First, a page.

This morning as I knocked off my bacon and eggs – a luxury breakfast achievable only through my broker Dave securing me an extremely decent fee-free low fixed-rate home loan a few years back – a bank ad retargeted me on Twitter urging me to swap my loan to them.
With all the tactical nous of a cryptocurrency CEO dying with all of the passwords in his head, the ad came from my existing bank.
I get it. Marketing is hard.
And since commissioner Kenneth Hayne (a man who I am convinced eats scotch glasses at parties instead of drinking out of them) made public his Banking Royal Commission report, being a marketer at banks got a whole lot harder too.
You could see that instantly when ANZ boss Shayne Elliott chose to give his media bite about the report while selling The Big Issue out in front of a big ANZ sign in Melbourne.
Most people wouldn’t know that Mr Elliott was doing so as part of The Big Issue’s #VendorWeek, where a stack of CEOs joined vendors in selling the publication on the streets. But as a fairly skint standalone mention in a lengthy royal commission yarn in the Sydney Morning Herald (where the reporters can only afford to eat beer glasses), it appears only as an empty, even laughable gesture, further proving “those sky-high silver bank CEOs are bloody joking aren’t they?” Thanks to my dad for the quote.
Whether that’s true or not is irrelevant.
But it does point to the fact that disingenuous marketing gestures, PR mentions, stunts and ads are only a strategic wasteland of money, time and creative juice for banks but still good coin for their agencies.
I’ve always kind of felt like people in target markets largely ignored the message and voice of bank advertising anyway. It was more a battle of visibility at scale, mentions, brand loyalty (read laziness), relationships, geography, deals, products and, nowadays, how far I can get through my business without having to speak to what I refer to as Dante’s Inferno but what you might simply call a bank’s call centre.
Surely that business-as-usual combination of activities will continue to rage on, even in the wake of The Troubles.
So how will the banks’ marketers convince us to trust them now?
A more prudent question to ask is did we ever trust them anyway? Do they even care about convincing us otherwise? A day after the report was released the big four banks and AMP collectively added $21 billion to their share value. Adding to that it’s the mortgage brokers, not necessarily the banks, who have copped the biggest whipping so far. It’s a masterclass in deflecting responsibility.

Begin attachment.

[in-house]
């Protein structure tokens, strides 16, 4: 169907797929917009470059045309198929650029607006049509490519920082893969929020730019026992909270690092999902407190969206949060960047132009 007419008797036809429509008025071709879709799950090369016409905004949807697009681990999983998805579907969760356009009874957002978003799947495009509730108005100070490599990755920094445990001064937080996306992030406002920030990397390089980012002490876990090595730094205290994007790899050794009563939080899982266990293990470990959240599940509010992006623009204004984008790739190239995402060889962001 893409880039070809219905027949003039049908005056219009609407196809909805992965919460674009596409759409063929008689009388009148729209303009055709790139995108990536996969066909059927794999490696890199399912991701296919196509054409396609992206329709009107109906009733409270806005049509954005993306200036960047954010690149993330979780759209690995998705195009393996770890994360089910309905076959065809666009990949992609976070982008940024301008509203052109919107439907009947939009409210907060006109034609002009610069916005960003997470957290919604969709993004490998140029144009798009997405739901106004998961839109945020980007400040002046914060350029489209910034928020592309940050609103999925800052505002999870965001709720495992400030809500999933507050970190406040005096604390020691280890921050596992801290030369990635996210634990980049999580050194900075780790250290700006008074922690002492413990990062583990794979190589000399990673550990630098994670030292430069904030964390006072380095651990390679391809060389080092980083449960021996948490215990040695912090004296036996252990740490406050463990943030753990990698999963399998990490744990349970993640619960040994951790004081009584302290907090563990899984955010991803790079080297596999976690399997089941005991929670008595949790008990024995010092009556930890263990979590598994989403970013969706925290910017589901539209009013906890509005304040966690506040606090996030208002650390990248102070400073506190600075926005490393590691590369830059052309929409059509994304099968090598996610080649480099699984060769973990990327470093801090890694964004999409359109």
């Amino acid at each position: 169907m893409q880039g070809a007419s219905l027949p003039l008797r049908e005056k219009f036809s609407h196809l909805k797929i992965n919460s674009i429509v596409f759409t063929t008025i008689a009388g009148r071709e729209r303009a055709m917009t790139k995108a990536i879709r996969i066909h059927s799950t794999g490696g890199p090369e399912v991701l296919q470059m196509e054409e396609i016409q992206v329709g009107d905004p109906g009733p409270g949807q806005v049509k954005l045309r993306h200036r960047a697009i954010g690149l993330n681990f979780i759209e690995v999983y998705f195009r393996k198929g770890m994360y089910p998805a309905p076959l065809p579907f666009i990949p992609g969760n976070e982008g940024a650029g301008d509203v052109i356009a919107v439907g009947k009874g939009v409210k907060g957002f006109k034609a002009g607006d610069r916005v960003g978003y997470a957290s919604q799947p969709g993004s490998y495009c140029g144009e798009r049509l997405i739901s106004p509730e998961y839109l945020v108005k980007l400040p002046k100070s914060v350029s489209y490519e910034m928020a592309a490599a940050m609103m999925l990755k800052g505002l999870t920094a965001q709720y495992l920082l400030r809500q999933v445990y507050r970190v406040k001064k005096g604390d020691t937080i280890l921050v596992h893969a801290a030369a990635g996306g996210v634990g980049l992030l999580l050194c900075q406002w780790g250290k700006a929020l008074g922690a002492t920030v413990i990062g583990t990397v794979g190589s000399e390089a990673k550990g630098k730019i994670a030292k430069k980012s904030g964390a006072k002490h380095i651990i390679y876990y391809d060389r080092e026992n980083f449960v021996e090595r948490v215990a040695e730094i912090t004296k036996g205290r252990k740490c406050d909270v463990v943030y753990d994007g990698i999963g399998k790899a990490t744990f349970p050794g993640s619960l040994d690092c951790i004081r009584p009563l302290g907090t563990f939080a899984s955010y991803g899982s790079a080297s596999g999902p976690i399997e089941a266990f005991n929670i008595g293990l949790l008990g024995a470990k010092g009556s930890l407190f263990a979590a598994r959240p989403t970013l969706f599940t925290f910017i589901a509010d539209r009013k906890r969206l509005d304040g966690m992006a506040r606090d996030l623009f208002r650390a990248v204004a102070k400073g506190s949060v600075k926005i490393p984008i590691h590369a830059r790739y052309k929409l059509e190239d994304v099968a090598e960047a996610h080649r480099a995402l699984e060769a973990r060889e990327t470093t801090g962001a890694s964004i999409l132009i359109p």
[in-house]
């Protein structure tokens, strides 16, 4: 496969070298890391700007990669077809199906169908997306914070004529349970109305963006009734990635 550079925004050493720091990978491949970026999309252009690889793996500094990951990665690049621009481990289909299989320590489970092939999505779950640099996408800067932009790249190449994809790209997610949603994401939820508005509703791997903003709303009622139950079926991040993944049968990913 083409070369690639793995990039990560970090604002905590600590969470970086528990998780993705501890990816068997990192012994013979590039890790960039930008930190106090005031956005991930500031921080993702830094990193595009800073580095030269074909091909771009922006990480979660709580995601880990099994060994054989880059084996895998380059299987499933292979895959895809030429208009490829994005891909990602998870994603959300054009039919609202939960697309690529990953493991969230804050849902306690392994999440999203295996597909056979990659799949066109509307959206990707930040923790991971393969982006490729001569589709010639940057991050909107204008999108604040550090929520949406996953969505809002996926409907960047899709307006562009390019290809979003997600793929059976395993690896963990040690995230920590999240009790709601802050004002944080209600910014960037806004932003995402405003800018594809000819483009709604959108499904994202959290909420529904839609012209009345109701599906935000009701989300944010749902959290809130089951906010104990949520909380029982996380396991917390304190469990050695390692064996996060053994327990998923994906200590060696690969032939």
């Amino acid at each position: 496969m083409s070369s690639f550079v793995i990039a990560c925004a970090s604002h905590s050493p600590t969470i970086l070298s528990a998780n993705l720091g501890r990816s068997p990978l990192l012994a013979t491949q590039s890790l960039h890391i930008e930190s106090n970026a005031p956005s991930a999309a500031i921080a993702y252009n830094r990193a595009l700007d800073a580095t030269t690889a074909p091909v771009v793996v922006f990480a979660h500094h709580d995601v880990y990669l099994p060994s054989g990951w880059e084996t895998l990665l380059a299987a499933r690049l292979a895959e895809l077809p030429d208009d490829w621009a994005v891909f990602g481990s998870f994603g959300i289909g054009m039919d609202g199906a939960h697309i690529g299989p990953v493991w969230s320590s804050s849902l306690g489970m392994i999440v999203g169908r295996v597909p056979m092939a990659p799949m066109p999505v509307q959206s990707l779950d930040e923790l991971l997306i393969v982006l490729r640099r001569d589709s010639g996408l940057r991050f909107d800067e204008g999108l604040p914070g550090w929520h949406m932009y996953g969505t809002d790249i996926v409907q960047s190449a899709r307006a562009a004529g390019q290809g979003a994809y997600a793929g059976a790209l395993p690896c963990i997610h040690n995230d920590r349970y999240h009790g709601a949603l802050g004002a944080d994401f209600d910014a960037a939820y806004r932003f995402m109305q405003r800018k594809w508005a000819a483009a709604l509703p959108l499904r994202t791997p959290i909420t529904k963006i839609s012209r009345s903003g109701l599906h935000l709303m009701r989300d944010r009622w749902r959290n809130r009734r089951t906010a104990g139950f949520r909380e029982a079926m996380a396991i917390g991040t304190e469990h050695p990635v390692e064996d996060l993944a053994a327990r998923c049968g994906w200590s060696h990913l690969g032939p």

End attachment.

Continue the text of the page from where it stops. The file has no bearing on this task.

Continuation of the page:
But even if the banks wanted to gain consumers’ trust, could they achieve it? Can it even be done?
The first step is admitting they have a problem. And that humble pie has already been publicly eaten, if not spat under the table shortly after.
Will we see full-page ads of hand-written sorry letters starting with “To our dear customers, we have failed you” and signed off by CEOs? Hopefully not but I’ll place a small bet on at least one. Probably in a News Corp paper.
NAB was singled out in the report for its lacklustre, probably career-ending executive performance at the commission, but in his response CEO Andrew Thorburn did profess that his staff were good people with the customers’ best interests in mind. Regardless of the accuracy of that, a massive shift in culture and proving that customer focus at scale across every touchpoint – not just in mass marketing – is the surely unachievable marketing Graceland facing all the banks, not just NAB.
Putting that aside, I do admit to feeling a bit of solidarity with my marketing colleagues – especially the PR folk – at the big banks. There’s a fair bet to be had that some of them will be choking on gags fatter than interest rates in the early ’90s.
In all truth, I fear the banks’ marketing strategies will mimic their approach to business from here on: a short grieving period, a howl disguised as a quick beg for forgiveness, followed by the resumption of your regular show. A vampiric manipulation of products, services and fees firmly pushing the boundary of ethics and the boundaries of potentially more watchful regulators. And eons away from the consumers’ best interests.
All dressed up in the sometimes droll, sometimes serious, sometimes emotional big-budget bank ads we’ve come to know and ignore.